Last week, in preparation for the approaching 2017 tax deadline, we discussed the importance of filing your taxes, even if you are nervous about a looming tax debt. This week our blog focuses exclusively on the various Canada Revenue Agency (CRA) penalties associated with a tax debt. If you have questions about CRA penalties, this blog should help you find some answers.
If you missed last week’s post, it focused on filing your taxes even if you anticipate a tax debt, and the ways in which you can deal with it. For more on that, check it out here. https://www.spergel.ca//learning-centre/tax-debt/2017-tax-deadline-approaching-need-know-anticipate-tax-debt/
If you file your taxes and end up owing tax debt for 2016, the CRA will charge compound daily interest the day after the deadline (May 1st). The CRA rate of interest can change every three months – you can check out current interest rates here: http://www.cra-arc.gc.ca/tx/fq/ntrst_rts/menu-eng.html.
Furthermore, if you have a debt owing from previous years, the CRA will continue to charge daily interest on those amounts as well. Any payments you make will be applied to those balances first.
If you owe a tax debt for 2016 but do not file on time, you will be charged a late-filing penalty. The current penalty is 5% of your 2016 balance. In addition to this, you will be charged 1% of your balance for each month you are behind filing, for a maximum of one year.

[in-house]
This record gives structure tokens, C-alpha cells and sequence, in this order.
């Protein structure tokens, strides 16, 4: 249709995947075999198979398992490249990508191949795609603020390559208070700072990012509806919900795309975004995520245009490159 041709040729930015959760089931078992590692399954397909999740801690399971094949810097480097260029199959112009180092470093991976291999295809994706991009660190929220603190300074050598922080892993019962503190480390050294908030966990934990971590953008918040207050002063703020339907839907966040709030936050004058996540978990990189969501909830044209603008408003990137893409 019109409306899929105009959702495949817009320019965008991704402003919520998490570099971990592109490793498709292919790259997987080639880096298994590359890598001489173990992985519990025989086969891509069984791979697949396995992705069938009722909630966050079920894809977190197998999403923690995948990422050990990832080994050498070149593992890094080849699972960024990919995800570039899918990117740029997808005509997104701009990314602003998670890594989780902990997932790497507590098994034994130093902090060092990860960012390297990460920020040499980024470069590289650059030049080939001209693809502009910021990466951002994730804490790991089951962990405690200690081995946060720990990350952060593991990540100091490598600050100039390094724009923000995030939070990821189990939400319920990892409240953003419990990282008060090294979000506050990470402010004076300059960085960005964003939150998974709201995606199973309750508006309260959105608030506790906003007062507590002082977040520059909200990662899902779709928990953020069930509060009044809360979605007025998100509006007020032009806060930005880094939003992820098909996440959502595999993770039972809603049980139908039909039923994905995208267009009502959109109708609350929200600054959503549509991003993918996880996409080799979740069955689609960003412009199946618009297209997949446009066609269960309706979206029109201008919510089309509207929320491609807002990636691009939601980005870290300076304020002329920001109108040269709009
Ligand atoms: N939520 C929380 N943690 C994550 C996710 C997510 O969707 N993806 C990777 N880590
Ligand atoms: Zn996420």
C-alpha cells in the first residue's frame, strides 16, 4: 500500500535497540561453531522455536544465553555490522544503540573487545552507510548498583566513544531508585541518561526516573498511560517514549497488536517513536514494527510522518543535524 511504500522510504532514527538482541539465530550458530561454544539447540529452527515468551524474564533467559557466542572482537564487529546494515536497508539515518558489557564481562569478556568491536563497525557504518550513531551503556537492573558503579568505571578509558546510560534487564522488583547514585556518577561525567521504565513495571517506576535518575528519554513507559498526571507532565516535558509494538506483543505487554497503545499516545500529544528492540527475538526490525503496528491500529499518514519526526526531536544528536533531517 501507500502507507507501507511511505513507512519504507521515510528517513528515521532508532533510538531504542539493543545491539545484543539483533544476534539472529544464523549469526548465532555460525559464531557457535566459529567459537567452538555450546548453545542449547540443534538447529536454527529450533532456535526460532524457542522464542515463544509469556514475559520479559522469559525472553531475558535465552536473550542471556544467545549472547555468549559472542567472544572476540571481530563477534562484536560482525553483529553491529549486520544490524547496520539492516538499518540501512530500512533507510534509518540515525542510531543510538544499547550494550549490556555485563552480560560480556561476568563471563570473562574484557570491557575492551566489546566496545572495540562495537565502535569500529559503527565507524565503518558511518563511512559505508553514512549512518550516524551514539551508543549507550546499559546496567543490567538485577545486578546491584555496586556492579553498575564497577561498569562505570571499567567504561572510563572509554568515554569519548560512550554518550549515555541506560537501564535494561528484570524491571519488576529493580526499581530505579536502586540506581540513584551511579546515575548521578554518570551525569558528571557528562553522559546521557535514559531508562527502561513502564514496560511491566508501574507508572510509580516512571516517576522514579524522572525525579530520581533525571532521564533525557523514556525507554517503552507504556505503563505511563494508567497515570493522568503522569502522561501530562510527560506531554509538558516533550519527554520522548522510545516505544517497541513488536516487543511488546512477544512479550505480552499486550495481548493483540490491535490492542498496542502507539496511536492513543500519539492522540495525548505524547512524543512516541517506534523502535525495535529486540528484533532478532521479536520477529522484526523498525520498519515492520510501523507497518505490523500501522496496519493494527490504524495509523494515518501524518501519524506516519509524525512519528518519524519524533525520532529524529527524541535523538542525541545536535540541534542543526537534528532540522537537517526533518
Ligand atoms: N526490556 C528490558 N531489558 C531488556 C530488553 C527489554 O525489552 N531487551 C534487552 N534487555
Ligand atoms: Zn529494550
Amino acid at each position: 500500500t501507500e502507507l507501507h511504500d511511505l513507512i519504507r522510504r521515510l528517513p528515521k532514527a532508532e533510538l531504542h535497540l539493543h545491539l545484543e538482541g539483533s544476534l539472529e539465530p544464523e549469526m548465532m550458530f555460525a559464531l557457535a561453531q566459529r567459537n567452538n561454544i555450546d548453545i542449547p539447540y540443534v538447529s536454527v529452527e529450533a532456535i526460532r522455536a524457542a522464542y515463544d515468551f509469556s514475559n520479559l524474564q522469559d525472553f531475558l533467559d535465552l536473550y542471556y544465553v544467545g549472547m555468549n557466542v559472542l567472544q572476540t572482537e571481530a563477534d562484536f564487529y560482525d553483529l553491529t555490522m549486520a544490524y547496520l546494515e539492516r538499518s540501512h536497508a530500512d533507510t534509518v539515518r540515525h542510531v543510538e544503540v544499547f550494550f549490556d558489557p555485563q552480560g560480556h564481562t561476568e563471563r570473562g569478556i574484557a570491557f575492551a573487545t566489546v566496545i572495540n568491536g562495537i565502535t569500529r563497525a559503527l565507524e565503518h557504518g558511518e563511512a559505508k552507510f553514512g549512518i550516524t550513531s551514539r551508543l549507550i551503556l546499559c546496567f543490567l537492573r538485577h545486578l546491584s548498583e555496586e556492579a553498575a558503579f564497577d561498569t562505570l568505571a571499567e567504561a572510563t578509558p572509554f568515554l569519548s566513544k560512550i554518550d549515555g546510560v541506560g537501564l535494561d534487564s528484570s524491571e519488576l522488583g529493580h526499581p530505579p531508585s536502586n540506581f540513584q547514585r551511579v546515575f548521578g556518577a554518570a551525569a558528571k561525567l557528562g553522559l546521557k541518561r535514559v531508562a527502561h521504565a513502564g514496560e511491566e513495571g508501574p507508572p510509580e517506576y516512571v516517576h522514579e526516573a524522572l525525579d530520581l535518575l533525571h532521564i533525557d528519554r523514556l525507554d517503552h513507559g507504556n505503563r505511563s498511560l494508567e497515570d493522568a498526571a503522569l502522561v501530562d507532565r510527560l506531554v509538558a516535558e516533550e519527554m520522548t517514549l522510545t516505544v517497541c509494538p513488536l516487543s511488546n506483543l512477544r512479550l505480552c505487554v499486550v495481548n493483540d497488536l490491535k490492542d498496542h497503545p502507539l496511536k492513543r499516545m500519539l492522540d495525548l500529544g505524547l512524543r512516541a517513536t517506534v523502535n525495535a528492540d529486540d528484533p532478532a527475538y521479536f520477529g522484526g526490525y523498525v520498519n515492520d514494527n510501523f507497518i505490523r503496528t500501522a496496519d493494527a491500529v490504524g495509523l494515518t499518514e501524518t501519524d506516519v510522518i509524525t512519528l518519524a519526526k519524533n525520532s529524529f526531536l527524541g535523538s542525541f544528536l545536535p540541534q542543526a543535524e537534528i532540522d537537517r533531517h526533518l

If you were late in previous years, the late-filing penalty increases to 10% of your 2016 balance. You will also be charged 2% of your 2016 balance for each month you are behind filing, for a maximum of 20 months.
Repeated failure to report income penalty
If you file but fail to report an amount of income of $500 or more on your 2016 return and you also failed to report said amount on your return for 2013, 2014, or 2015, you may find yourself saddled with a repeated failure to report income penalty.
The penalty is as follows:
- 10% of the amount you failed to report on your 2016 return, and
- 50% of the difference between the understated tax related to the amount you failed to report and the amount of tax withheld related to the amount you failed to report.
Gross negligence penalties
If you, knowingly or under circumstances amounting to gross negligence, make a false statement or omission on a tax return, you may also have to pay a gross negligence penalty. The penalty is equal to the greater of $100 and 50% of the understated tax and/or the overstated credits related to the false statement or omission.
A tax problem can have a significant impact on your financial stability. When you owe taxes, enforcement action from CRA will follow, and a wage garnishment or frozen bank account can make meeting your monthly financial obligations difficult, if not impossible. It is crucial to settle a tax debt as soon as possible.
At Spergel, we can help you develop a plan to deal with a tax debt before those CRA penalties are levied.